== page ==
NASW Foundation National Programs
NASW Social Work Pioneers®
Alan Wade (1927 - )
Alan D. Wade was the first vice president of NASW. His belief that the organization’s members “should stick their necks out” (Board Profile, NASW News, March 1970, pg. 6) made him a strong advocate and occasional critic. His stand against means testing for voters nearly led to his being evicted from the 1962 NASW Delegate Assembly. However, two years later, the 1964 Assembly adopted the principle of “income as a matter of right” in large part because of the floor fight led by Wade. NASW became the first national professional organization to go on record supporting a guaranteed income. However, Wade expressed disappointment at NASW taking a middle road between philosophical adherence to the concept of income maintenance and a stronger advocacy position. Wade was a charter member of NASW and served on the national Commission on Social Work practice, the national Commission on Social Policy, and the cabinet of the Division of Social Policy and Action. He also served on the Chicago chapter’s Human Rights Committee. Wade also headed the NASW Committee on Relationships with Students and noted “students are the lifeblood of the organization. We can’t survive without them.” This philosophy survives to this day.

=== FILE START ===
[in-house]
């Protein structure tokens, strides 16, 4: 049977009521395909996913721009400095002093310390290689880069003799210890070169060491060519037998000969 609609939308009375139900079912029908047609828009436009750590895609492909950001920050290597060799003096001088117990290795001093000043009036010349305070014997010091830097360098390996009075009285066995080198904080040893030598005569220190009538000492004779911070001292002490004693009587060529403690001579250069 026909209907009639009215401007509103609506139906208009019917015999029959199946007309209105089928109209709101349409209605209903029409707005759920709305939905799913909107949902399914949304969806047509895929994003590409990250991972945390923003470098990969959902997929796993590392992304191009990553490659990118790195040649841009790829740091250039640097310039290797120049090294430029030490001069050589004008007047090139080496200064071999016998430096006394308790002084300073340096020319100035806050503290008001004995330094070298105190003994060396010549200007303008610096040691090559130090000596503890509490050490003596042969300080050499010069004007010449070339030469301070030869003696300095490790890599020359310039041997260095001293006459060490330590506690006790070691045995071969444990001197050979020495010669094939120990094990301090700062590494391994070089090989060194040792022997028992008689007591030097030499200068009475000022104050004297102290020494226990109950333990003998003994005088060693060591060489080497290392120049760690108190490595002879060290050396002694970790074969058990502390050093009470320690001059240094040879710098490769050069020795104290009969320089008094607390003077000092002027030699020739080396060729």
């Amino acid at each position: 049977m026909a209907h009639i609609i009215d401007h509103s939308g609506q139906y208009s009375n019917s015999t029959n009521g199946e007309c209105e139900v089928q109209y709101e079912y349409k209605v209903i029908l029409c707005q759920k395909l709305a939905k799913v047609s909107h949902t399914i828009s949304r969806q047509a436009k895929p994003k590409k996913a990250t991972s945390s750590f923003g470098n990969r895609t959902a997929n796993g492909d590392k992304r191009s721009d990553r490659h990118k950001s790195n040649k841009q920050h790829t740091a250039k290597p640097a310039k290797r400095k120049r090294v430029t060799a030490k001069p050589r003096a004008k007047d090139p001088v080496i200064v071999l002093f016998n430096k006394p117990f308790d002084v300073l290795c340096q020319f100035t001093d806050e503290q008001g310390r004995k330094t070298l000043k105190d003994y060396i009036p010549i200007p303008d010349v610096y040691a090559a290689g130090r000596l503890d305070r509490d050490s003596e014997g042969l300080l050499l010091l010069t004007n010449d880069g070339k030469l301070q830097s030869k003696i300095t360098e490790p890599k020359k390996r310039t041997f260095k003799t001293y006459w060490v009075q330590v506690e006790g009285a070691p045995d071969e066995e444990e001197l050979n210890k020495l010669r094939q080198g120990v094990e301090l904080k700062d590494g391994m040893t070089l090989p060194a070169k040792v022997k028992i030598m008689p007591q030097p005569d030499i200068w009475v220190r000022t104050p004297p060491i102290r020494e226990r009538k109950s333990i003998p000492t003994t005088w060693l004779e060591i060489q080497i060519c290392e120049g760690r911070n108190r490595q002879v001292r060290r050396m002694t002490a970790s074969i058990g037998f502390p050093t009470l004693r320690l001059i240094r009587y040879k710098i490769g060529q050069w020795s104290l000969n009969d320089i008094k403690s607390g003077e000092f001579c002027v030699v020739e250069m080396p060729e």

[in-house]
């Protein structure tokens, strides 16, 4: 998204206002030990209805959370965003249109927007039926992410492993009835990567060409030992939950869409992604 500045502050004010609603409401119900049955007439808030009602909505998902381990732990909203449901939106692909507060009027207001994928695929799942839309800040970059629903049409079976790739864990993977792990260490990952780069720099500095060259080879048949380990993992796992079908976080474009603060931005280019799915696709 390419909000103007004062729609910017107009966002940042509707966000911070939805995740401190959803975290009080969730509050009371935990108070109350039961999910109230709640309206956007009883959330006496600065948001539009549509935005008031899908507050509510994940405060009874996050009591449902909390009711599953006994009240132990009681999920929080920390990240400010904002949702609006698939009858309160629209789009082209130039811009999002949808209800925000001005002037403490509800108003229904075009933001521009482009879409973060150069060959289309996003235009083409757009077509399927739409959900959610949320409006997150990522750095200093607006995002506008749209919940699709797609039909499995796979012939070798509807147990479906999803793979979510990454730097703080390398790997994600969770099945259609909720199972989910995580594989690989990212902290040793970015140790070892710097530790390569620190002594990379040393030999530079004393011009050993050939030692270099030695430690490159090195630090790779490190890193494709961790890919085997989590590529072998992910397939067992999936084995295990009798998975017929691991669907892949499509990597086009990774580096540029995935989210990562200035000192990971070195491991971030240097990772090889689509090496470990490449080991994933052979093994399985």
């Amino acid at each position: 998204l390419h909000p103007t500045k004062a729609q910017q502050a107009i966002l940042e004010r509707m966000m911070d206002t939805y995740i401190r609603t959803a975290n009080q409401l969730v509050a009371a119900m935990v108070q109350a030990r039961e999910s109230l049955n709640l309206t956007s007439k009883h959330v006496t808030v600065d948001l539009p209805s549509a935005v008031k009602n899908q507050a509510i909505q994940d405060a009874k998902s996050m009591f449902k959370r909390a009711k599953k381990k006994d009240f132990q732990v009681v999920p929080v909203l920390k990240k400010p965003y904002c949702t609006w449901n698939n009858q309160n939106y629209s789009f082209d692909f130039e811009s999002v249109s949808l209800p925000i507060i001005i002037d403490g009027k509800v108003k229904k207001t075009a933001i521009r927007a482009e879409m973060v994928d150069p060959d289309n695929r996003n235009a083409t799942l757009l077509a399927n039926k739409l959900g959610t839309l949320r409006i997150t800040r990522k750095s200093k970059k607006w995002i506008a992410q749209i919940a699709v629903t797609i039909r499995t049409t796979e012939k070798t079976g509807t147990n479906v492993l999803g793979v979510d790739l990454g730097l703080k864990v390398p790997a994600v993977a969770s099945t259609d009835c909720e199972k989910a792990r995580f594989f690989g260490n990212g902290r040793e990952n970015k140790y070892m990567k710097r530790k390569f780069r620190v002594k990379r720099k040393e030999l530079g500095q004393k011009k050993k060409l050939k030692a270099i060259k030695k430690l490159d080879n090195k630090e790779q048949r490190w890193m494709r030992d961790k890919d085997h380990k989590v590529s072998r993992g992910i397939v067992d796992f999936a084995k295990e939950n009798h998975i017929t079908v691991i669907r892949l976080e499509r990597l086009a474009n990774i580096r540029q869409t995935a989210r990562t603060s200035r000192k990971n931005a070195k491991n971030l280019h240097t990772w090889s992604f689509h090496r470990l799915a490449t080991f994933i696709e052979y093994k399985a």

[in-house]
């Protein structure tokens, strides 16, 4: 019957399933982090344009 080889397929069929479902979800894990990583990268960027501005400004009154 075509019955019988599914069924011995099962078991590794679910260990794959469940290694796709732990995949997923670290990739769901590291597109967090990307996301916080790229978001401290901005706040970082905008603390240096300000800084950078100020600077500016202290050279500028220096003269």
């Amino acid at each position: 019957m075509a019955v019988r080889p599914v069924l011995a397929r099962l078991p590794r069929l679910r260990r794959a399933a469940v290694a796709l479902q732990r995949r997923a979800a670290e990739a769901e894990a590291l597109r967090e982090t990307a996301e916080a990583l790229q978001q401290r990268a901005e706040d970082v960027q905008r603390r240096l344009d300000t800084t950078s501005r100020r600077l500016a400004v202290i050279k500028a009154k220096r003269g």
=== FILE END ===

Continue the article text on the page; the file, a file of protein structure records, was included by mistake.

Wade’s early professional experience included casework in public child welfare and mental health. He moved into teaching at the Chicago University’s School of Social Service Administration until 1967. He then became dean of the Sacramento State College School of Social Work. Wade served on the Chicago area chapter of NASW from 1959-1967 and was vice president for Social Policy and Action, chairman of the Federal Social Policy Committee, and chapter delegate to the Assemblies of 1962, 1964, and 1967. He believed his most important work in Chicago was the “assault on the welfare system.” He also stated that his broad teaching experience is reflected in his conviction that social action and practice are “two sides of the same coin. There can be no effective practice unless it is supported by social and political action. And social action without the goal of improving social services would be meaningless.”
Alan Wade received his BA and MSW from the University of Wisconsin and a PhD from the University of Chicago.
His outside interests included motorcycling, hiking, skiing, and handball. He has a wife and two children.
On Humanizing the Bureaucracies, in Politics and African-American Ghettos, Roland L. Warren, editor. Transactions Publishers: New Brunswick, NJ, 1974.
Wade, Alan D., Lifting the Poor Out of Poverty; a Background Paper, for the NASW Commission on Social Policy (National Association of Social Workers, 1967).